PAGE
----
Thursday, July 1, 2010


I've spent a very sweet week writing the story surrounding the writing of the Star Spangled Banner, especially since it's so near to the fourth of July when flags are popping up everywhere.

There's so many beautiful, stirring details forgotten or never learned that surround Key's story. Most of us know he was on board a ship in the harbor overlooking Fort McHenry during the bombardment when the inspiration hit him. Fewer people recall that he was on a mission to save his Scottish friend, Dr. William Beanes, who had been dragged from his bed in the middle of the night by the British on charges of treason and murder. But there's so much more to the story.

To fully understand the passion behind Key's story you must recall that three weeks prior to the bombardment, Key and his wife were secreting their children away from Georgetown, a suburb of Washington, to Key's parents' home in Frederick, Maryland. The British were expected to march on the Capital and the Key's were desperate to send them away to safety. Days later, while Polly remained near her husband in the home of friends, Key was horseback and on the battlefield with President Madison at Bladensburg, Maryland, when the American forces clashed with the British army. The fight became a humiliating rout sadly dubbed "The Bladensburg Races," a pitiful reference to the frightened American retreat that left the way open for the sacking of the President's House, the Capitol building, the government offices. As a result, very few mementos of our country's birth and infancy exist prior to 1814.

Key had also witnessed, firsthand, the brutality of the British military when crossed, and on September 13th, Baltimore was swollen with angry Americans poised to fight back. Worse yet, Key had family in the city. His brother-in-law, Judge Joseph Nicholson, was the second in command at Fort McHenry that day. And Nicholson's wife, sister to Key's wife Polly, was still in the city with their children. After all Key had done to protect his own family, his concerns for these loved ones pressed heavily on his mind.

During the negotiations with the British to secure Beanes release, Key and the Prison Exchange agent, John Skinner, were taken aboard the British admiral's flagship and treated as guests. But during the meals, the British officers discussed their plans to burn the city to the ground in front of their American "guests." Having been apprised of the British war plans, Key and Skinner became detainees of the British until after the battle's conclusion, unable to warn their people, and forced to watch the attack from afar, knowing the dire fate intended for Baltimore if the fort were to fall. Key's heart was deeply harrowed.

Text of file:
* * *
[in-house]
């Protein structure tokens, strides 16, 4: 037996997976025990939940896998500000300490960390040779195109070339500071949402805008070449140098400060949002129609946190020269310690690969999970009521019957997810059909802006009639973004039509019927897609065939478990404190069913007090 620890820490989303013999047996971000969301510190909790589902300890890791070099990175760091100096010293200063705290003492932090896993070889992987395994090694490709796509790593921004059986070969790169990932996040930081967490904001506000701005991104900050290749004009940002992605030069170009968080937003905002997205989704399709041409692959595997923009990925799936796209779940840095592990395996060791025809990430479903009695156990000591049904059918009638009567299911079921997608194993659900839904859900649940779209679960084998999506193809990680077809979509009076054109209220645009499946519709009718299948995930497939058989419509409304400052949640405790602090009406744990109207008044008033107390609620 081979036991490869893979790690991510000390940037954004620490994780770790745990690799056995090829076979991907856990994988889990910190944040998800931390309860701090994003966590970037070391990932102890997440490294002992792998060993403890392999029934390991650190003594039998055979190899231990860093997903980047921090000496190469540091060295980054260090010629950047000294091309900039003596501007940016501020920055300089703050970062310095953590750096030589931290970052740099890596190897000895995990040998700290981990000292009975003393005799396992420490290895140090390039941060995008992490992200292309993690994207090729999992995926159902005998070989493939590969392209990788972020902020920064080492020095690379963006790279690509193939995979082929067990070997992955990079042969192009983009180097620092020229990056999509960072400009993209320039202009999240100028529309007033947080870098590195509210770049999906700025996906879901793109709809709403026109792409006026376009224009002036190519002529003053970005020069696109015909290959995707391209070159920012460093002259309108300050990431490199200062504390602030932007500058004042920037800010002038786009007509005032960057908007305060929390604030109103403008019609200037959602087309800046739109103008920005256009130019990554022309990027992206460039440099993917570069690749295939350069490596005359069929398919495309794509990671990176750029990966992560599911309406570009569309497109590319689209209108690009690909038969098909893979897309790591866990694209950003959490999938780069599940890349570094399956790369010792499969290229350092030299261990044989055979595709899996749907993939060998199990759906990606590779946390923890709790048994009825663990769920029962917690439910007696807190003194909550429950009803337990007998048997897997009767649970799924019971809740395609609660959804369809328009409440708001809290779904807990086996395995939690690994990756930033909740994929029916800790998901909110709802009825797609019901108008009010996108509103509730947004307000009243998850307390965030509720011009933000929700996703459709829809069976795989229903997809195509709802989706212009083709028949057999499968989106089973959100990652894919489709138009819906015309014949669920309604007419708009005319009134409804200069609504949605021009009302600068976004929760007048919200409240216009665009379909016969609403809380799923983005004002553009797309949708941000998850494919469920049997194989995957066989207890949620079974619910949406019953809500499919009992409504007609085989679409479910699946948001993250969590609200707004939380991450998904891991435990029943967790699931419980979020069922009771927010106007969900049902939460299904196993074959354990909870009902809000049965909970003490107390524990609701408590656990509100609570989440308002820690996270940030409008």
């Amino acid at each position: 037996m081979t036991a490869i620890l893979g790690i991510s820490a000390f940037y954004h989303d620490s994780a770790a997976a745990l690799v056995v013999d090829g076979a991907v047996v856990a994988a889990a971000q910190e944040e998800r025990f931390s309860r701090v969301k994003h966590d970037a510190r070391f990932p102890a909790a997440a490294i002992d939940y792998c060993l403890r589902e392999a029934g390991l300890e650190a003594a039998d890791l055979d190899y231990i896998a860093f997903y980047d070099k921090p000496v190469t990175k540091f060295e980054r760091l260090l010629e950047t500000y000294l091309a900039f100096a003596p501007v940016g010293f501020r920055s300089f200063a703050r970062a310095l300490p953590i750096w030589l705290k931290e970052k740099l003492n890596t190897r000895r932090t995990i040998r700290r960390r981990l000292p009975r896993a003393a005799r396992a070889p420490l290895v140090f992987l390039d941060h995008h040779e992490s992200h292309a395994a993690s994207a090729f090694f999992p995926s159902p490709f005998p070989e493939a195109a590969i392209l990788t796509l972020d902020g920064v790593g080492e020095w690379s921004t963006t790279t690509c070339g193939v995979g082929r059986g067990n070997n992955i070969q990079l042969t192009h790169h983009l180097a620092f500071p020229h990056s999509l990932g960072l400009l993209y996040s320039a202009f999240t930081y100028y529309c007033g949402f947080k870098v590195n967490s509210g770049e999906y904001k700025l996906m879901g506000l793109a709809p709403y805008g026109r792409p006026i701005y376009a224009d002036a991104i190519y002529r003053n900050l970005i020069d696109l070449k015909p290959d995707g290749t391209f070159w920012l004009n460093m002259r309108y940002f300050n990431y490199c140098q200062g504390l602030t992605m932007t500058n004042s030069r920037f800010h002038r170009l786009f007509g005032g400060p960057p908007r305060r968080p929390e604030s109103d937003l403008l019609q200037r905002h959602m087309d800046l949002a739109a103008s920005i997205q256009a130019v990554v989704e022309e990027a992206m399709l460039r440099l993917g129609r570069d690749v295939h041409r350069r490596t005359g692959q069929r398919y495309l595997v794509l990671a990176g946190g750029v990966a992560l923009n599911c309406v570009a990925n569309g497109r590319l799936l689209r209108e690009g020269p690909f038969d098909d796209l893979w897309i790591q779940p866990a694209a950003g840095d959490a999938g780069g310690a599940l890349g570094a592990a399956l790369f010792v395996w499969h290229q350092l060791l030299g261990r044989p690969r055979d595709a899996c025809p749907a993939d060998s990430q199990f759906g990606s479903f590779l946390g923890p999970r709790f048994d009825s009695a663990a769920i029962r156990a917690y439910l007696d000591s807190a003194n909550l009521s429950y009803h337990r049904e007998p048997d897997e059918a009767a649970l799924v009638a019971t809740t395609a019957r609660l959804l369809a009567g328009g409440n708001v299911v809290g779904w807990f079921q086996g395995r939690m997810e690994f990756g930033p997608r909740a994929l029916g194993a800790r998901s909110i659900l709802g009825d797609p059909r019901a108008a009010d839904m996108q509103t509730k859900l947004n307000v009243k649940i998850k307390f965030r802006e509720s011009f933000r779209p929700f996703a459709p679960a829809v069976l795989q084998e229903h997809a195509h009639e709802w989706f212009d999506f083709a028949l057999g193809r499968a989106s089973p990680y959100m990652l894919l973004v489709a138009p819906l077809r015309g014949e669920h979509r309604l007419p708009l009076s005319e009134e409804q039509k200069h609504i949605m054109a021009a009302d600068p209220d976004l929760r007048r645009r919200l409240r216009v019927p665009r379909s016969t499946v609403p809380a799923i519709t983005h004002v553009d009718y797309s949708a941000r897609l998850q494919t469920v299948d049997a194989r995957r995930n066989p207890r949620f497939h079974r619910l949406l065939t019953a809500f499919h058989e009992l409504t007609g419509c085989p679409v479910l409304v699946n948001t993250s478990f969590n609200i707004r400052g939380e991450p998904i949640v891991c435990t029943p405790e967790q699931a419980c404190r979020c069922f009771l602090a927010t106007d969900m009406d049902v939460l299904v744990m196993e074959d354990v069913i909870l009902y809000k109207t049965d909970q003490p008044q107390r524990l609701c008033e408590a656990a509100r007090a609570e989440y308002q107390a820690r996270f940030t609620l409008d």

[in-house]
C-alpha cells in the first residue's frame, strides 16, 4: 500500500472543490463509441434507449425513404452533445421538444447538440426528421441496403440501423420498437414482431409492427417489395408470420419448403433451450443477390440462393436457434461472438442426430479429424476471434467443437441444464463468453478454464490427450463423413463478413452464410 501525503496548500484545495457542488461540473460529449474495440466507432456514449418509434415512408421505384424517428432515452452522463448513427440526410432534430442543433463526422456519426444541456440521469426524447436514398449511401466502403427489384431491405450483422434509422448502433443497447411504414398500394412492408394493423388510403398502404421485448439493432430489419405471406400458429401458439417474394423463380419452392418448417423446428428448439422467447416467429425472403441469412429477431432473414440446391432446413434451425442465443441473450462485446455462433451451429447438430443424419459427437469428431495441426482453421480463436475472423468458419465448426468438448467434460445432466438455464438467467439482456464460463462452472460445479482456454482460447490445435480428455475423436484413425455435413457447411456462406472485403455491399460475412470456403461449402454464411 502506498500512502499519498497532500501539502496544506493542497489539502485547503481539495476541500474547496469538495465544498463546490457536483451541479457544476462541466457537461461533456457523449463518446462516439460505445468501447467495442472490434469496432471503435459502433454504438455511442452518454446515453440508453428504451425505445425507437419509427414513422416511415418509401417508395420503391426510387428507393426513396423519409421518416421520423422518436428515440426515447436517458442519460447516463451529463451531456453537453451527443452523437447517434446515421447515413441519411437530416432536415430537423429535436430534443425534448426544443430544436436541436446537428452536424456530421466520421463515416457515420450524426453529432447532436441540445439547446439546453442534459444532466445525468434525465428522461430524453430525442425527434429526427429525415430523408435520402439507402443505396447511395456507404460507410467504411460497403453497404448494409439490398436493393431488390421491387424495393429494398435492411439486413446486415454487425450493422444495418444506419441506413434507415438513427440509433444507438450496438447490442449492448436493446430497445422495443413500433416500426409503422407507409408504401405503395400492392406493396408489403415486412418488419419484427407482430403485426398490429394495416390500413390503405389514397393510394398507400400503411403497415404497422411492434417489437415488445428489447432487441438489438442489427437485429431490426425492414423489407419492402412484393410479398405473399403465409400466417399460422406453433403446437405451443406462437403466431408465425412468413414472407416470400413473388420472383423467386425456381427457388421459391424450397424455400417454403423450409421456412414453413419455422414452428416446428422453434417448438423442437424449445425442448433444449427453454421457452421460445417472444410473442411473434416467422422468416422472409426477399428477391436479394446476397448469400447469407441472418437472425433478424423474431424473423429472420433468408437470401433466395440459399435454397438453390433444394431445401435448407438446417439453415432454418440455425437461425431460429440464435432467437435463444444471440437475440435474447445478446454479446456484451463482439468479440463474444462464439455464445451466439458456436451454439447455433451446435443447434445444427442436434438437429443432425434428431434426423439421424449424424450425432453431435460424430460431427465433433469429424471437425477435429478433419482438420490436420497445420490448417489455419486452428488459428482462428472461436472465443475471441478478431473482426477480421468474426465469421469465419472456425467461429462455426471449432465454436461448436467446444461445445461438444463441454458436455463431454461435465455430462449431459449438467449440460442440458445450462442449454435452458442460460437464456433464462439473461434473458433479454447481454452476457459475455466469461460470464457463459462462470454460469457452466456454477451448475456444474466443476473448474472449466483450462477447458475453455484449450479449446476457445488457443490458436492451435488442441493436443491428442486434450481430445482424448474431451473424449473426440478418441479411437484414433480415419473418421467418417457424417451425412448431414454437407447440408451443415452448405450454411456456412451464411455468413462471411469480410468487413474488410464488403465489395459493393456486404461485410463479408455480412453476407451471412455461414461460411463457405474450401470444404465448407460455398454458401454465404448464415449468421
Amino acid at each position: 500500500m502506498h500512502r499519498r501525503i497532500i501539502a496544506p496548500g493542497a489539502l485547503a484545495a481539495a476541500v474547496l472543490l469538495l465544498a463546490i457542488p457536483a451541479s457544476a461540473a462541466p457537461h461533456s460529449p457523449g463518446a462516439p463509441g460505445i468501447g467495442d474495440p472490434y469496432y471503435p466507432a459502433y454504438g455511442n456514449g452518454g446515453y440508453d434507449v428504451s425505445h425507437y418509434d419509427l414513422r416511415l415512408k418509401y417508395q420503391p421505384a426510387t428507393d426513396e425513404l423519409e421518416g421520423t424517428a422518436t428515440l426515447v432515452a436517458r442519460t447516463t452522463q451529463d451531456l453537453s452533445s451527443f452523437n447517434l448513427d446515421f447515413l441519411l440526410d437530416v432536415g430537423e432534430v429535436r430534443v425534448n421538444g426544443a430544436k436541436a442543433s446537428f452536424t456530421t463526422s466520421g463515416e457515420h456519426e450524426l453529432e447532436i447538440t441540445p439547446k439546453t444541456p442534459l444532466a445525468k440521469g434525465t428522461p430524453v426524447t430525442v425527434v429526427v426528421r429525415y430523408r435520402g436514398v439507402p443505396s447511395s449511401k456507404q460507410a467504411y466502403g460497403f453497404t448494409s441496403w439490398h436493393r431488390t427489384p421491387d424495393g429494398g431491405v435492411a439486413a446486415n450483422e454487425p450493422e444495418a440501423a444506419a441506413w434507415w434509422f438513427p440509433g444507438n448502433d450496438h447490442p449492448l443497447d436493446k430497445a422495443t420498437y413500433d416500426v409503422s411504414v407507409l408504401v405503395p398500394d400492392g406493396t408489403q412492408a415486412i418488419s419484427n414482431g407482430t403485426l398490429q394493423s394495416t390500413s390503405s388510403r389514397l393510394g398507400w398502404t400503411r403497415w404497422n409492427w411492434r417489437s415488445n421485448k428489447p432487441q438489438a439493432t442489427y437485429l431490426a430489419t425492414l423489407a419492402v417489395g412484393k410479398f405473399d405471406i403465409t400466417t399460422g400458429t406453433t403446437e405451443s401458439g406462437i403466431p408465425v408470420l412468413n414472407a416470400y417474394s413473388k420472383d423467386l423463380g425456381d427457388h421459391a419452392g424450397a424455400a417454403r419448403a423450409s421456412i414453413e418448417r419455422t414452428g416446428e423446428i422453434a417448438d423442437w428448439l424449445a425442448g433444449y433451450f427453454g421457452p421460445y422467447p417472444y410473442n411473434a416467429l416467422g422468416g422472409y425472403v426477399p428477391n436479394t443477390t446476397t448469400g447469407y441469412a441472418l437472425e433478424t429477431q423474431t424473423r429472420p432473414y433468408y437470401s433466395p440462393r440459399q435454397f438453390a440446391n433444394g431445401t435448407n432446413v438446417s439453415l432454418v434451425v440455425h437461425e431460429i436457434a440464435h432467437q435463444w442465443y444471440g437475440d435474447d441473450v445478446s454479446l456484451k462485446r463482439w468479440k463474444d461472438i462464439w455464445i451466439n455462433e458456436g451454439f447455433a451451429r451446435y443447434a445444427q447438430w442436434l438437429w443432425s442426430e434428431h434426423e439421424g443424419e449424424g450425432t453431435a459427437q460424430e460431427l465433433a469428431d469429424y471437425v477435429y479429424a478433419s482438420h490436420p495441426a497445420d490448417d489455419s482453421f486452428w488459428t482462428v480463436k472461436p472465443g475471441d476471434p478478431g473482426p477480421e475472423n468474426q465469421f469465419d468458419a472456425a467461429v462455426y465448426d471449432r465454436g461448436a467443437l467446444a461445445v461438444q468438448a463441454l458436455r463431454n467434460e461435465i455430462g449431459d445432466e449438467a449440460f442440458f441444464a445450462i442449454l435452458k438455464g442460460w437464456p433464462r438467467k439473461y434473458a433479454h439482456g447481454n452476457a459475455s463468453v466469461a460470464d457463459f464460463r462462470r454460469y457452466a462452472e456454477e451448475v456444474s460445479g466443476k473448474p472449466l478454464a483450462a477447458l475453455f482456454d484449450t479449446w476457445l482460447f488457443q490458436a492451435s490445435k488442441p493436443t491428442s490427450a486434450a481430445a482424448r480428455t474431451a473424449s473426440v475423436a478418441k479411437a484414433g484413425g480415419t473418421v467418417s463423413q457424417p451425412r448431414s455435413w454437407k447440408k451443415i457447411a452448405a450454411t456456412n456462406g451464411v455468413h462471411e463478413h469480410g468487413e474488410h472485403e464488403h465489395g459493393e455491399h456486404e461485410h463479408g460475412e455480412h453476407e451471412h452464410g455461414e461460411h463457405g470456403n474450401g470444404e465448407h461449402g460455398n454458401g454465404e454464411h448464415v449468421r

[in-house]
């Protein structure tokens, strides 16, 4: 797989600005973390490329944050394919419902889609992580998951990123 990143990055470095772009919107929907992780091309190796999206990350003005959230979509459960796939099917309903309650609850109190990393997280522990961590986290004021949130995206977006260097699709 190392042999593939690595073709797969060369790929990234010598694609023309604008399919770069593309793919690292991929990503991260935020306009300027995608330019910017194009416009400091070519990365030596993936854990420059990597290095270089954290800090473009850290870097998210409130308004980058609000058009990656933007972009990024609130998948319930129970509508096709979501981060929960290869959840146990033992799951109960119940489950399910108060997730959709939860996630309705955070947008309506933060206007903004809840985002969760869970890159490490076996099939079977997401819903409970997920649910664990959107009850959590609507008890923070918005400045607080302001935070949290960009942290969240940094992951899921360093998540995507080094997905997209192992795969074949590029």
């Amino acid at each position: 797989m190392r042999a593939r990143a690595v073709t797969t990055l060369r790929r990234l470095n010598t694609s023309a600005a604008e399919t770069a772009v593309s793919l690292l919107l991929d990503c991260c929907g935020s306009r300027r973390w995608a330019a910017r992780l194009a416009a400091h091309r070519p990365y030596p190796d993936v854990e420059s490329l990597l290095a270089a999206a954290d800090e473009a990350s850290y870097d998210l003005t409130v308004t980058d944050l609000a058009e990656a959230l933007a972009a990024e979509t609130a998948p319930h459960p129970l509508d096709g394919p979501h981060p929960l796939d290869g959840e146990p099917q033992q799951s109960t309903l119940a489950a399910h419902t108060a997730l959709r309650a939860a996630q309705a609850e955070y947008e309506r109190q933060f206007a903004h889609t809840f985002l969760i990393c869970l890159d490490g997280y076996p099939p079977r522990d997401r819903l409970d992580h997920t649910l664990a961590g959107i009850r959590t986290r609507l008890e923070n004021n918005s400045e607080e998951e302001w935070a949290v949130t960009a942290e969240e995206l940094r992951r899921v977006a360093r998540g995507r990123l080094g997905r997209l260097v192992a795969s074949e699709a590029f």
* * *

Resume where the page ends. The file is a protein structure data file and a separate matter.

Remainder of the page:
The twenty-five hour bombardment from September 13th into September 14th was unbearable, but Key had also seen thousands of British troops land fourteen miles south of Baltimore, poised to enter the city and subdue it once the fort fell. Knowing the atrocities committed in other cities that had opposed the British, he shuddered with fear. Days later, in a letter to a friend, John Randolph, Key expressed the anger and fear he felt while maintaining his hope that the prayers of the pious would be heard by God who would deliver the city.

The flag therefore, became more than a mere real estate marker, announcing the power that controlled the fort. It became the sign of life, that as long as she waved the fort had held and the British army and its destructive might had been held at bay.

He jotted his notes on the back of a letter during the final two days of his detainment, setting the entire poem, titled, "The Defense of Baltimore" on a sheet when he was back in the city in his room at the Indian Queen Hotel.

He took the poem to Judge Nicholson as a gift, and the judge was so moved he rushed it to a printers for duplication. Within hours, broadsheets of Key's poem could be found everywhere across the city. People were so starved for something positive and hopeful to cling to in these hours after the loss of their capital that soldiers in the fort wrote home about the poem, and copies began moving to other cities. It was first published in the Baltimore Patriot but soon it appeared in papers in Philadelphia and Boston and New York.

It was set to the tune of a popular melody of the day, "To Anacreon in Heaven," and performed as the finale in performances along the embattled coast where it received standing ovations.

After Washington, few symbols remained to proclaim that our nation and our government still existed. Britain had their king, their crown, their castles, their Parliament, but Britain had left us no home for our president, nor a house for our Congress. All America's citizenry had to hold on to were the ideals of their people, and a flag--a red, white and blue banner that stood defiantly between the enemy and them.

That's what Key saw that day. And this is what he knew--that buildings may burn, presidents may change, armies may march, and enemies may come, but as long as our people hold fast to the ideals upon which this nation was founded, and have access to a few scraps of fabric, the symbol of America cannot be extinguished.

Long may she wave. Proud may she wave!

(L.C. Lewis's upcoming release, book four of her Free Men and Dreamers series, "Oh Say, Can You See?" tells the story of the Battle of Baltimore and the Star Spangled Banner. Preview the other books of her series at